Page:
After four and a half inconclusive years of fighting, British forces during the night slipped out of their last base in the Iraqi oil port of Basra, handing control on Monday to their Iraqi comrades.
|British soldiers parade during a handover ceremony Al-Shuaiba logistics base in Basra, April 2007|
The move comes amid heightened tensions between Washington and London, its closest ally in Iraq, over policy in the war-torn nation, with the British troops leaving behind a city in the grip of a brutal militia turf war.
"The Iraqi army has now taken over responsibility and the area is off-limits. No one can approach except those who are authorised," General Mohan Fahad, commander of Basra military operations told AFP.
Farhad said the Iraqi military will control the presidential palace compound until Prime Minister Nuri al-Maliki decides its fate.
A defence ministry spokesman in London told AFP, however, that some British soldiers remain at the palace, refusing for security reasons to give details of how many and when they will be transferred.
"UK forces will now operate from their base at Basra Air Station, and will retain security responsibility for Basra until we hand over to provincial Iraqi control, which we anticipate in the autumn," the statement said.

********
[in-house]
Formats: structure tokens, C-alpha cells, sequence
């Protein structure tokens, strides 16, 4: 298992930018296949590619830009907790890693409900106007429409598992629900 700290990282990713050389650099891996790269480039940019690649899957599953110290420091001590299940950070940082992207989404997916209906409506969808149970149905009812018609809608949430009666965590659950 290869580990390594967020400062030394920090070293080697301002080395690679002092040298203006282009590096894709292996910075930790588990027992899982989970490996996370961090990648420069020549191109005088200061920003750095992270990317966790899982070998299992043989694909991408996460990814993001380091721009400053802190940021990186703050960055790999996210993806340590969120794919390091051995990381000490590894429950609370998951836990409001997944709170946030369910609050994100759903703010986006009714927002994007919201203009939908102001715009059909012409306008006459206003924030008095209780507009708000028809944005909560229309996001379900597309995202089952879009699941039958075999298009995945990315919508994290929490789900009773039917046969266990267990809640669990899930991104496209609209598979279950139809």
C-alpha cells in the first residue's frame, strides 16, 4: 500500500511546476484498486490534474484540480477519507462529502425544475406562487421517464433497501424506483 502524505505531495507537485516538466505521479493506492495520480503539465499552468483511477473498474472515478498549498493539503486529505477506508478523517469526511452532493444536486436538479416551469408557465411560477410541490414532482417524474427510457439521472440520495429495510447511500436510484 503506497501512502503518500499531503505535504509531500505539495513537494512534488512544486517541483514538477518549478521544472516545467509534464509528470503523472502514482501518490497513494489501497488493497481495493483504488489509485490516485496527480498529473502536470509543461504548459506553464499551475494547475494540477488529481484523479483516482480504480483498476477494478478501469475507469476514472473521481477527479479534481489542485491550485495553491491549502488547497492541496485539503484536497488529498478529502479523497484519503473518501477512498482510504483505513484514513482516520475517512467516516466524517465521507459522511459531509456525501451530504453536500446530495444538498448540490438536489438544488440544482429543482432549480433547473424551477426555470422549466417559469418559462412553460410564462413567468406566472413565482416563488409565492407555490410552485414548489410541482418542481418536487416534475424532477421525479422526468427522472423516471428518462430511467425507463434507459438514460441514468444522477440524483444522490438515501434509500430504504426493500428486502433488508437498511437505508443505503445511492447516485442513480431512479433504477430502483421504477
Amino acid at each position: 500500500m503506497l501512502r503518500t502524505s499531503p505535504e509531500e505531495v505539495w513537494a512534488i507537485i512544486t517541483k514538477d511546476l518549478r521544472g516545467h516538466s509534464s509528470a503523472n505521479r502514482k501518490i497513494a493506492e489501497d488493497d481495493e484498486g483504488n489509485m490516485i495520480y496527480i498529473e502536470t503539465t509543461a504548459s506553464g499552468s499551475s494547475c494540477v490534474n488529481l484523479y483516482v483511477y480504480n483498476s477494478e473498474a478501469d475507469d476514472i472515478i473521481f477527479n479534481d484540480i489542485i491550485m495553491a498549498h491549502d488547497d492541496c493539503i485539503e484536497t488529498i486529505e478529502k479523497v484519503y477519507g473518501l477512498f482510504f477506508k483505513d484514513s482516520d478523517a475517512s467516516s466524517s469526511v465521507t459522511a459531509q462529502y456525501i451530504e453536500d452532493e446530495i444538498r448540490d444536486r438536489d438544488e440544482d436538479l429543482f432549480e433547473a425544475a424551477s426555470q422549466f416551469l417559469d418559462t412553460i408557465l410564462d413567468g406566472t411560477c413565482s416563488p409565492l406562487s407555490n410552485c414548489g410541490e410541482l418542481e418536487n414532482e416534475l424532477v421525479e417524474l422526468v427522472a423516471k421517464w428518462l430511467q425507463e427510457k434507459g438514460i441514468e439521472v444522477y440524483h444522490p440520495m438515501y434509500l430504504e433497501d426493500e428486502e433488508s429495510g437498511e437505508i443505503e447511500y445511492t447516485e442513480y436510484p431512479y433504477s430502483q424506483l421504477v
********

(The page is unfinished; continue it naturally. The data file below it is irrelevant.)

General Jack Keane, a former vice-chief of staff of the US Army, had said last month there was "frustration" in Washington at the deteriorating security situation in the British-run area -- triggering an angry reaction from some quarters in the British military.
On Saturday, the head of the British army during the 2003 invasion had launched a fierce attack on the US over its handling of troubled Iraq since.
The British troops leave behind a city in the grip of a brutal turf war between rival militia and many policy experts now speak candidly of a British defeat in southern Iraq, and warn of more chaos ahead.
And the Pentagon announced this week it was ready to intervene in southern Iraq to quell any unrest in Basra.
Since the March 2003 invasion, almost 160 British soldiers have been killed in Iraq.